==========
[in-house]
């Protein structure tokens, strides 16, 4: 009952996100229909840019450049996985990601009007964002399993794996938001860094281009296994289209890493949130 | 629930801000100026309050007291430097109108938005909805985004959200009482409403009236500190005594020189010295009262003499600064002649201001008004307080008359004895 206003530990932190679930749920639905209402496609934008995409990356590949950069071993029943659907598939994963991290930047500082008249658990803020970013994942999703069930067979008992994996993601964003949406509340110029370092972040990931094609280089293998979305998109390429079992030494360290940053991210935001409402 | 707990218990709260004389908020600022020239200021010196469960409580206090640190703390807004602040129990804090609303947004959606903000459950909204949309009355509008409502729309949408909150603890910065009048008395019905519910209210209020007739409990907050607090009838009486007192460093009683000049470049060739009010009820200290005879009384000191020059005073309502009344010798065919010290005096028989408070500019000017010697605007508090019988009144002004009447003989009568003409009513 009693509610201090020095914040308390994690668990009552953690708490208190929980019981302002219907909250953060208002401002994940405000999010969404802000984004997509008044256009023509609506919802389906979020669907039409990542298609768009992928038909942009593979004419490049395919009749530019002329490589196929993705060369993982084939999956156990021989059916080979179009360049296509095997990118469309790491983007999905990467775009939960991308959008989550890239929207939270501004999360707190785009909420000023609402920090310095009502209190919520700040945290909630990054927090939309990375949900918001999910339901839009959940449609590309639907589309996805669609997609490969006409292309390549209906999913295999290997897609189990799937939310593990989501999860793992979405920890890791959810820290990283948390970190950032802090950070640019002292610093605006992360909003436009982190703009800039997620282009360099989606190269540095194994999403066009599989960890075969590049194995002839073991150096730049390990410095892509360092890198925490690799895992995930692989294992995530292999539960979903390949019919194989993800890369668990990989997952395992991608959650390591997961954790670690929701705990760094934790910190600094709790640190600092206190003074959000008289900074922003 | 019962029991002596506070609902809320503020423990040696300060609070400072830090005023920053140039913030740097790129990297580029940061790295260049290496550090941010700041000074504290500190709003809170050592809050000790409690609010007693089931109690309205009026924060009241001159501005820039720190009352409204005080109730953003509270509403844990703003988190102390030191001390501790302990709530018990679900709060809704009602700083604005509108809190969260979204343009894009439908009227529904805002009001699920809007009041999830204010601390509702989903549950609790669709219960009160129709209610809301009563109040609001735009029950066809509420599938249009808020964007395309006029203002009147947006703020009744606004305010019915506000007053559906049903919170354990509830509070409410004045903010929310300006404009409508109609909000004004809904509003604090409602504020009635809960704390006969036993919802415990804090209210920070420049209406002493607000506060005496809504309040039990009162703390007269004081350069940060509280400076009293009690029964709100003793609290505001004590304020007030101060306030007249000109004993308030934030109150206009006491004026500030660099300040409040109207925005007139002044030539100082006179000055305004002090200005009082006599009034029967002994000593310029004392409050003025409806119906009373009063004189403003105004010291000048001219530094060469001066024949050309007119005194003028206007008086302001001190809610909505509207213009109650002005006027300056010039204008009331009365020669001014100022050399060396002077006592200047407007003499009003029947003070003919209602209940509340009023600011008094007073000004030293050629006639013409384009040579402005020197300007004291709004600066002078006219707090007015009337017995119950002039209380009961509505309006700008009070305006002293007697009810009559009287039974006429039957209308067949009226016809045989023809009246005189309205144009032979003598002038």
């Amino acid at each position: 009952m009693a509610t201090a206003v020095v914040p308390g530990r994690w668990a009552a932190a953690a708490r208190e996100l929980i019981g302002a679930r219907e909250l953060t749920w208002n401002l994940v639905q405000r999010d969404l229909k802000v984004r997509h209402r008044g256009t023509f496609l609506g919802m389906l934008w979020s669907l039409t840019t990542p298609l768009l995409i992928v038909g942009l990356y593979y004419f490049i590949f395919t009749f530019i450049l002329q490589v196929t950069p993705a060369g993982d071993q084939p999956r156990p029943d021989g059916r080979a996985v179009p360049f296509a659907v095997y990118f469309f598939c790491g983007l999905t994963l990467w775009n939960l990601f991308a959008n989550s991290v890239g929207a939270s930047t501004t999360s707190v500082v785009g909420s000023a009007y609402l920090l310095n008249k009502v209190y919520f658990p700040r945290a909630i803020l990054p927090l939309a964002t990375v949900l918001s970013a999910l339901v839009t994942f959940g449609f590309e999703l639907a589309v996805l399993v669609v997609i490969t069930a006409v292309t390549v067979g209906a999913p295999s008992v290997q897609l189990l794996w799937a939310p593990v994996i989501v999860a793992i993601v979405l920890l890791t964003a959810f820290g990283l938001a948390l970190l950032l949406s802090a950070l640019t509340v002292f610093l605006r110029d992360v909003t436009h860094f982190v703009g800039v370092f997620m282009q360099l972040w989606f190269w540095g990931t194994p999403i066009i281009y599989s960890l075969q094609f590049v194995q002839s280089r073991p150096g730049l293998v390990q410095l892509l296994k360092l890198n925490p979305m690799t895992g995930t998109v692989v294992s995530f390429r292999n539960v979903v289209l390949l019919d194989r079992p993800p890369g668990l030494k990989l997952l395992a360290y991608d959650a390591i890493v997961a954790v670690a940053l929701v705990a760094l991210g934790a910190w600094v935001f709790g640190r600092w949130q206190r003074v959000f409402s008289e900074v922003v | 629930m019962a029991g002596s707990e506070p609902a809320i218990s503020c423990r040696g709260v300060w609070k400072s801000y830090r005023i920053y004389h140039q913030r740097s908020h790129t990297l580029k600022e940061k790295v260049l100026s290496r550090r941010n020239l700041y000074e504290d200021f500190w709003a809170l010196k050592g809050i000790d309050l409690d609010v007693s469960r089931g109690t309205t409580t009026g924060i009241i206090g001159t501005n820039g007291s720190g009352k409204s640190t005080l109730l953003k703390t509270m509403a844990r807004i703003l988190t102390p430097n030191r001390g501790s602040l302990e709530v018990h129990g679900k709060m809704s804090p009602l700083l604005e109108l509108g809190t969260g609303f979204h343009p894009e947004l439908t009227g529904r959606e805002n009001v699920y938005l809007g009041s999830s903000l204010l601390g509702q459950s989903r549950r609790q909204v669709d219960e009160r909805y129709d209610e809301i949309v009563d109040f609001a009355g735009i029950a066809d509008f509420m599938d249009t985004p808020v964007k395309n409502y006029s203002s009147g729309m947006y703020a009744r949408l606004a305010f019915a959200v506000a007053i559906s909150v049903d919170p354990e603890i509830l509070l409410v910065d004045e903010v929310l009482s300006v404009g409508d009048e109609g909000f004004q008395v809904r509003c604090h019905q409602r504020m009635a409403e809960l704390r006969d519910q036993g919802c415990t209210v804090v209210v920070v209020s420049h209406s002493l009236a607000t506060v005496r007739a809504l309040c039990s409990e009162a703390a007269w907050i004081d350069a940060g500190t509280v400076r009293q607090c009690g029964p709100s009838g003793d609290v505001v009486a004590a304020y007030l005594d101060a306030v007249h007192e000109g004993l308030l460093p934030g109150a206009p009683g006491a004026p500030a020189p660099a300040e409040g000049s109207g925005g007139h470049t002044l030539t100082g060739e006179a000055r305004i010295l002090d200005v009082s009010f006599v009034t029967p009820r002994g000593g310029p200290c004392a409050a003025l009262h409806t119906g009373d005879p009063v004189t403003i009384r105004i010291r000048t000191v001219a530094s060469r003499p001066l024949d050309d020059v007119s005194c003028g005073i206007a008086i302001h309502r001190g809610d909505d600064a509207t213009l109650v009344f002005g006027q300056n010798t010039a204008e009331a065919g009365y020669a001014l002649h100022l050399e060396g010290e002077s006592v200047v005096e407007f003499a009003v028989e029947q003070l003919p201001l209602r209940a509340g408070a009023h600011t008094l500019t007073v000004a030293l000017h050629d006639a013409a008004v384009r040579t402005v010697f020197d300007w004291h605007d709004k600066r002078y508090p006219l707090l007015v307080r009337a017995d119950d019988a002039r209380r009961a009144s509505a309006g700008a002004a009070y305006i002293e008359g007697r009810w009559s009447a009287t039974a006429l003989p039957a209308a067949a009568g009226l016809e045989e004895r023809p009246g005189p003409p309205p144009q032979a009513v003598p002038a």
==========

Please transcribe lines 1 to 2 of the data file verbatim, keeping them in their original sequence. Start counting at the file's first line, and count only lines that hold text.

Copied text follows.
[in-house]
């Protein structure tokens, strides 16, 4: 009952996100229909840019450049996985990601009007964002399993794996938001860094281009296994289209890493949130 | 629930801000100026309050007291430097109108938005909805985004959200009482409403009236500190005594020189010295009262003499600064002649201001008004307080008359004895 206003530990932190679930749920639905209402496609934008995409990356590949950069071993029943659907598939994963991290930047500082008249658990803020970013994942999703069930067979008992994996993601964003949406509340110029370092972040990931094609280089293998979305998109390429079992030494360290940053991210935001409402 | 707990218990709260004389908020600022020239200021010196469960409580206090640190703390807004602040129990804090609303947004959606903000459950909204949309009355509008409502729309949408909150603890910065009048008395019905519910209210209020007739409990907050607090009838009486007192460093009683000049470049060739009010009820200290005879009384000191020059005073309502009344010798065919010290005096028989408070500019000017010697605007508090019988009144002004009447003989009568003409009513 009693509610201090020095914040308390994690668990009552953690708490208190929980019981302002219907909250953060208002401002994940405000999010969404802000984004997509008044256009023509609506919802389906979020669907039409990542298609768009992928038909942009593979004419490049395919009749530019002329490589196929993705060369993982084939999956156990021989059916080979179009360049296509095997990118469309790491983007999905990467775009939960991308959008989550890239929207939270501004999360707190785009909420000023609402920090310095009502209190919520700040945290909630990054927090939309990375949900918001999910339901839009959940449609590309639907589309996805669609997609490969006409292309390549209906999913295999290997897609189990799937939310593990989501999860793992979405920890890791959810820290990283948390970190950032802090950070640019002292610093605006992360909003436009982190703009800039997620282009360099989606190269540095194994999403066009599989960890075969590049194995002839073991150096730049390990410095892509360092890198925490690799895992995930692989294992995530292999539960979903390949019919194989993800890369668990990989997952395992991608959650390591997961954790670690929701705990760094934790910190600094709790640190600092206190003074959000008289900074922003 | 019962029991002596506070609902809320503020423990040696300060609070400072830090005023920053140039913030740097790129990297580029940061790295260049290496550090941010700041000074504290500190709003809170050592809050000790409690609010007693089931109690309205009026924060009241001159501005820039720190009352409204005080109730953003509270509403844990703003988190102390030191001390501790302990709530018990679900709060809704009602700083604005509108809190969260979204343009894009439908009227529904805002009001699920809007009041999830204010601390509702989903549950609790669709219960009160129709209610809301009563109040609001735009029950066809509420599938249009808020964007395309006029203002009147947006703020009744606004305010019915506000007053559906049903919170354990509830509070409410004045903010929310300006404009409508109609909000004004809904509003604090409602504020009635809960704390006969036993919802415990804090209210920070420049209406002493607000506060005496809504309040039990009162703390007269004081350069940060509280400076009293009690029964709100003793609290505001004590304020007030101060306030007249000109004993308030934030109150206009006491004026500030660099300040409040109207925005007139002044030539100082006179000055305004002090200005009082006599009034029967002994000593310029004392409050003025409806119906009373009063004189403003105004010291000048001219530094060469001066024949050309007119005194003028206007008086302001001190809610909505509207213009109650002005006027300056010039204008009331009365020669001014100022050399060396002077006592200047407007003499009003029947003070003919209602209940509340009023600011008094007073000004030293050629006639013409384009040579402005020197300007004291709004600066002078006219707090007015009337017995119950002039209380009961509505309006700008009070305006002293007697009810009559009287039974006429039957209308067949009226016809045989023809009246005189309205144009032979003598002038």